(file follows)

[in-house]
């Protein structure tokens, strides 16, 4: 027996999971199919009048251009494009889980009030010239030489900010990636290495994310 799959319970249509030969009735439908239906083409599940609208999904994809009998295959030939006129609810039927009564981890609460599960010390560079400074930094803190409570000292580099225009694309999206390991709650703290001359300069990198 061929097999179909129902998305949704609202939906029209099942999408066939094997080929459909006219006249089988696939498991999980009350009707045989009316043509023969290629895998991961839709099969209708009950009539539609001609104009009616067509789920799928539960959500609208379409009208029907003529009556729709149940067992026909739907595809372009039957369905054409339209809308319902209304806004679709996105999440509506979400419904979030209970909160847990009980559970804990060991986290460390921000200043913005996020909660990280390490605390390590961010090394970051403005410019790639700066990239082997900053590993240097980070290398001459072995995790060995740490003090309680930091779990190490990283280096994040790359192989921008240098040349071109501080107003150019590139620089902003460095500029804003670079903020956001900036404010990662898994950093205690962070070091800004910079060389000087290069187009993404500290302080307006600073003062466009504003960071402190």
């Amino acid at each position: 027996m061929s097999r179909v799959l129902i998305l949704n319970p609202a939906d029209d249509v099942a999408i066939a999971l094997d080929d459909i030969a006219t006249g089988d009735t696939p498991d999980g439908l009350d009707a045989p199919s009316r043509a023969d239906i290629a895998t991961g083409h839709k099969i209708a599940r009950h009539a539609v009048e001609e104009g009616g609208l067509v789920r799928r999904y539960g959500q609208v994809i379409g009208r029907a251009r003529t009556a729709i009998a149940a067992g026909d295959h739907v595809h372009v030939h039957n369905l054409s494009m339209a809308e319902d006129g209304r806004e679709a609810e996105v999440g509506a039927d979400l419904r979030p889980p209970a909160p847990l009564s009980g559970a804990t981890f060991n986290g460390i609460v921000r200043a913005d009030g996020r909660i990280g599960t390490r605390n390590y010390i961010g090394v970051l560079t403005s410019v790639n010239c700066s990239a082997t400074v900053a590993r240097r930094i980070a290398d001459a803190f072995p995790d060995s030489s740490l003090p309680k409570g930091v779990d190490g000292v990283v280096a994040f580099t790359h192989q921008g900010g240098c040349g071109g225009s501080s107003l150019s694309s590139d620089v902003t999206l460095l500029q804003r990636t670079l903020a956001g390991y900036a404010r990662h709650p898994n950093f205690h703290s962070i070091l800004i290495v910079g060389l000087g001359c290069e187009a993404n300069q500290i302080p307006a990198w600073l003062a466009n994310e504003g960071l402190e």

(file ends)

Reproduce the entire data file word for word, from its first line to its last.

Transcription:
[in-house]
């Protein structure tokens, strides 16, 4: 027996999971199919009048251009494009889980009030010239030489900010990636290495994310 799959319970249509030969009735439908239906083409599940609208999904994809009998295959030939006129609810039927009564981890609460599960010390560079400074930094803190409570000292580099225009694309999206390991709650703290001359300069990198 061929097999179909129902998305949704609202939906029209099942999408066939094997080929459909006219006249089988696939498991999980009350009707045989009316043509023969290629895998991961839709099969209708009950009539539609001609104009009616067509789920799928539960959500609208379409009208029907003529009556729709149940067992026909739907595809372009039957369905054409339209809308319902209304806004679709996105999440509506979400419904979030209970909160847990009980559970804990060991986290460390921000200043913005996020909660990280390490605390390590961010090394970051403005410019790639700066990239082997900053590993240097980070290398001459072995995790060995740490003090309680930091779990190490990283280096994040790359192989921008240098040349071109501080107003150019590139620089902003460095500029804003670079903020956001900036404010990662898994950093205690962070070091800004910079060389000087290069187009993404500290302080307006600073003062466009504003960071402190």
């Amino acid at each position: 027996m061929s097999r179909v799959l129902i998305l949704n319970p609202a939906d029209d249509v099942a999408i066939a999971l094997d080929d459909i030969a006219t006249g089988d009735t696939p498991d999980g439908l009350d009707a045989p199919s009316r043509a023969d239906i290629a895998t991961g083409h839709k099969i209708a599940r009950h009539a539609v009048e001609e104009g009616g609208l067509v789920r799928r999904y539960g959500q609208v994809i379409g009208r029907a251009r003529t009556a729709i009998a149940a067992g026909d295959h739907v595809h372009v030939h039957n369905l054409s494009m339209a809308e319902d006129g209304r806004e679709a609810e996105v999440g509506a039927d979400l419904r979030p889980p209970a909160p847990l009564s009980g559970a804990t981890f060991n986290g460390i609460v921000r200043a913005d009030g996020r909660i990280g599960t390490r605390n390590y010390i961010g090394v970051l560079t403005s410019v790639n010239c700066s990239a082997t400074v900053a590993r240097r930094i980070a290398d001459a803190f072995p995790d060995s030489s740490l003090p309680k409570g930091v779990d190490g000292v990283v280096a994040f580099t790359h192989q921008g900010g240098c040349g071109g225009s501080s107003l150019s694309s590139d620089v902003t999206l460095l500029q804003r990636t670079l903020a956001g390991y900036a404010r990662h709650p898994n950093f205690h703290s962070i070091l800004i290495v910079g060389l000087g001359c290069e187009a993404n300069q500290i302080p307006a990198w600073l003062a466009n994310e504003g960071l402190e």